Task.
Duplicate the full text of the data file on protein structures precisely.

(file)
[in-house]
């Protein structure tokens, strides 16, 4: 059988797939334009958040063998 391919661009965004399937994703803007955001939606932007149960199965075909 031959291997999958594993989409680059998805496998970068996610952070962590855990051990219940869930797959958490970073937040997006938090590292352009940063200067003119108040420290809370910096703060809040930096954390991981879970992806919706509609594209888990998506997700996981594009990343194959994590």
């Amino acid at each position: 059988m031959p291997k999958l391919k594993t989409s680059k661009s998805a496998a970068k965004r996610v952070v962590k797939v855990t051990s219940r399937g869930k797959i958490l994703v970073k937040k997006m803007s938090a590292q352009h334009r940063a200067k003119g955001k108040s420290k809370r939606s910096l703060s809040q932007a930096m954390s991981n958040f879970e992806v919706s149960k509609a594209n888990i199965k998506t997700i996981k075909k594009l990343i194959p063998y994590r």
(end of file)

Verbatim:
[in-house]
């Protein structure tokens, strides 16, 4: 059988797939334009958040063998 391919661009965004399937994703803007955001939606932007149960199965075909 031959291997999958594993989409680059998805496998970068996610952070962590855990051990219940869930797959958490970073937040997006938090590292352009940063200067003119108040420290809370910096703060809040930096954390991981879970992806919706509609594209888990998506997700996981594009990343194959994590």
């Amino acid at each position: 059988m031959p291997k999958l391919k594993t989409s680059k661009s998805a496998a970068k965004r996610v952070v962590k797939v855990t051990s219940r399937g869930k797959i958490l994703v970073k937040k997006m803007s938090a590292q352009h334009r940063a200067k003119g955001k108040s420290k809370r939606s910096l703060s809040q932007a930096m954390s991981n958040f879970e992806v919706s149960k509609a594209n888990i199965k998506t997700i996981k075909k594009l990343i194959p063998y994590r």